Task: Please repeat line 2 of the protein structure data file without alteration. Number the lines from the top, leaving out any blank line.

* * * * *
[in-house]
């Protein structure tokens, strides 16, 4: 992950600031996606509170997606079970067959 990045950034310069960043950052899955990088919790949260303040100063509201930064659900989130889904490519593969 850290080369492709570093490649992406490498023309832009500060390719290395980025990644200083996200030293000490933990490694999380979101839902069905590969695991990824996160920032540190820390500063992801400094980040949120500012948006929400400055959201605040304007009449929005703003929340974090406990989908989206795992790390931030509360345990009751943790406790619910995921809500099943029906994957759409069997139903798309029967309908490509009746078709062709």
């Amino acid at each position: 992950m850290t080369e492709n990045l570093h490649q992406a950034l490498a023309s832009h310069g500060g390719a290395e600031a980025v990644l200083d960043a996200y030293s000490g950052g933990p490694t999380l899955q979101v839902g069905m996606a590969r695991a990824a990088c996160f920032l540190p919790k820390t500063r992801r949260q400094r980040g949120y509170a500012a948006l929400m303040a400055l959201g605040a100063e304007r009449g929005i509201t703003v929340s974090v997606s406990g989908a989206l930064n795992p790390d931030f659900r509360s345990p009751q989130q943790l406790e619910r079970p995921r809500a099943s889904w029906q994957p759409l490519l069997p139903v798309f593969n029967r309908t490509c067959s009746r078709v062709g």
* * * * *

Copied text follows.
């Protein structure tokens, strides 16, 4: 992950600031996606509170997606079970067959 990045950034310069960043950052899955990088919790949260303040100063509201930064659900989130889904490519593969 850290080369492709570093490649992406490498023309832009500060390719290395980025990644200083996200030293000490933990490694999380979101839902069905590969695991990824996160920032540190820390500063992801400094980040949120500012948006929400400055959201605040304007009449929005703003929340974090406990989908989206795992790390931030509360345990009751943790406790619910995921809500099943029906994957759409069997139903798309029967309908490509009746078709062709």